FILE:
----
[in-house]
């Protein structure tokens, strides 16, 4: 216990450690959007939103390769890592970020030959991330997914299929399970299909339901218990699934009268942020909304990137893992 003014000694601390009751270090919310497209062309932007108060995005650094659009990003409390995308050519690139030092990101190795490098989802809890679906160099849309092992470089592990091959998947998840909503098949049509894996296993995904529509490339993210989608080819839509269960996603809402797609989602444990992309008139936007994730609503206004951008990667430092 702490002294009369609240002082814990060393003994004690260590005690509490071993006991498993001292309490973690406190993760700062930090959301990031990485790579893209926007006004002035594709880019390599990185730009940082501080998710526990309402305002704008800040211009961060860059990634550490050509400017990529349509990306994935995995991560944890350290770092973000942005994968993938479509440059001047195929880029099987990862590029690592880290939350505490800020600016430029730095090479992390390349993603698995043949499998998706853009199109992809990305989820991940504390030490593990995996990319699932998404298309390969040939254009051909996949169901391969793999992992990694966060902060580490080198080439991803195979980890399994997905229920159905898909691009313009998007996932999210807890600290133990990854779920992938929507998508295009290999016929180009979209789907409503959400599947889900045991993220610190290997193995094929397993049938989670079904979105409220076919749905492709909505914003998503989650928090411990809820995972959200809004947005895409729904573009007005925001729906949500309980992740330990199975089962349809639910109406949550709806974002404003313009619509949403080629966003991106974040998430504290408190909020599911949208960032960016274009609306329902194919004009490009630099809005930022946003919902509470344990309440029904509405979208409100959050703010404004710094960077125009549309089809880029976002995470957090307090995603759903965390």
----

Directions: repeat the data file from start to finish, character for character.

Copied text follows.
[in-house]
């Protein structure tokens, strides 16, 4: 216990450690959007939103390769890592970020030959991330997914299929399970299909339901218990699934009268942020909304990137893992 003014000694601390009751270090919310497209062309932007108060995005650094659009990003409390995308050519690139030092990101190795490098989802809890679906160099849309092992470089592990091959998947998840909503098949049509894996296993995904529509490339993210989608080819839509269960996603809402797609989602444990992309008139936007994730609503206004951008990667430092 702490002294009369609240002082814990060393003994004690260590005690509490071993006991498993001292309490973690406190993760700062930090959301990031990485790579893209926007006004002035594709880019390599990185730009940082501080998710526990309402305002704008800040211009961060860059990634550490050509400017990529349509990306994935995995991560944890350290770092973000942005994968993938479509440059001047195929880029099987990862590029690592880290939350505490800020600016430029730095090479992390390349993603698995043949499998998706853009199109992809990305989820991940504390030490593990995996990319699932998404298309390969040939254009051909996949169901391969793999992992990694966060902060580490080198080439991803195979980890399994997905229920159905898909691009313009998007996932999210807890600290133990990854779920992938929507998508295009290999016929180009979209789907409503959400599947889900045991993220610190290997193995094929397993049938989670079904979105409220076919749905492709909505914003998503989650928090411990809820995972959200809004947005895409729904573009007005925001729906949500309980992740330990199975089962349809639910109406949550709806974002404003313009619509949403080629966003991106974040998430504290408190909020599911949208960032960016274009609306329902194919004009490009630099809005930022946003919902509470344990309440029904509405979208409100959050703010404004710094960077125009549309089809880029976002995470957090307090995603759903965390």